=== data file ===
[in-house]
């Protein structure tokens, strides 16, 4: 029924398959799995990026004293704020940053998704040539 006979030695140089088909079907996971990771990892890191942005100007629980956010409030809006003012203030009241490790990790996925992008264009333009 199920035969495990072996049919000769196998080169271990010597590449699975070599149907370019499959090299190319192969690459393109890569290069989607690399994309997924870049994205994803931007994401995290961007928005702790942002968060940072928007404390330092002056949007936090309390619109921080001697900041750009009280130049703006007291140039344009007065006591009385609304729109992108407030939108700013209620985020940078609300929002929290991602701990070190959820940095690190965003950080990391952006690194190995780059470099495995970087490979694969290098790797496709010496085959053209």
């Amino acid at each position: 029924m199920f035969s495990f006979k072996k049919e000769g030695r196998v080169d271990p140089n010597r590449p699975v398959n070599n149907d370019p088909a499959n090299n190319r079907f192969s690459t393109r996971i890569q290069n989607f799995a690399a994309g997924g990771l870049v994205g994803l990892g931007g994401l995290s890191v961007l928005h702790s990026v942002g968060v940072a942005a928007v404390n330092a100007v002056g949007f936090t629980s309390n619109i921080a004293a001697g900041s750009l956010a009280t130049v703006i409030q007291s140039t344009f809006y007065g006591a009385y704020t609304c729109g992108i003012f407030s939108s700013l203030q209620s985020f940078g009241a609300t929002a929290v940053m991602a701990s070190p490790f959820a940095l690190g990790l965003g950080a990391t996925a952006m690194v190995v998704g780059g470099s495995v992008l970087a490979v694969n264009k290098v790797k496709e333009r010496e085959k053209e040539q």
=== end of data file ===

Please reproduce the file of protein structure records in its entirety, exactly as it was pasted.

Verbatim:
[in-house]
């Protein structure tokens, strides 16, 4: 029924398959799995990026004293704020940053998704040539 006979030695140089088909079907996971990771990892890191942005100007629980956010409030809006003012203030009241490790990790996925992008264009333009 199920035969495990072996049919000769196998080169271990010597590449699975070599149907370019499959090299190319192969690459393109890569290069989607690399994309997924870049994205994803931007994401995290961007928005702790942002968060940072928007404390330092002056949007936090309390619109921080001697900041750009009280130049703006007291140039344009007065006591009385609304729109992108407030939108700013209620985020940078609300929002929290991602701990070190959820940095690190965003950080990391952006690194190995780059470099495995970087490979694969290098790797496709010496085959053209």
């Amino acid at each position: 029924m199920f035969s495990f006979k072996k049919e000769g030695r196998v080169d271990p140089n010597r590449p699975v398959n070599n149907d370019p088909a499959n090299n190319r079907f192969s690459t393109r996971i890569q290069n989607f799995a690399a994309g997924g990771l870049v994205g994803l990892g931007g994401l995290s890191v961007l928005h702790s990026v942002g968060v940072a942005a928007v404390n330092a100007v002056g949007f936090t629980s309390n619109i921080a004293a001697g900041s750009l956010a009280t130049v703006i409030q007291s140039t344009f809006y007065g006591a009385y704020t609304c729109g992108i003012f407030s939108s700013l203030q209620s985020f940078g009241a609300t929002a929290v940053m991602a701990s070190p490790f959820a940095l690190g990790l965003g950080a990391t996925a952006m690194v190995v998704g780059g470099s495995v992008l970087a490979v694969n264009k290098v790797k496709e333009r010496e085959k053209e040539q």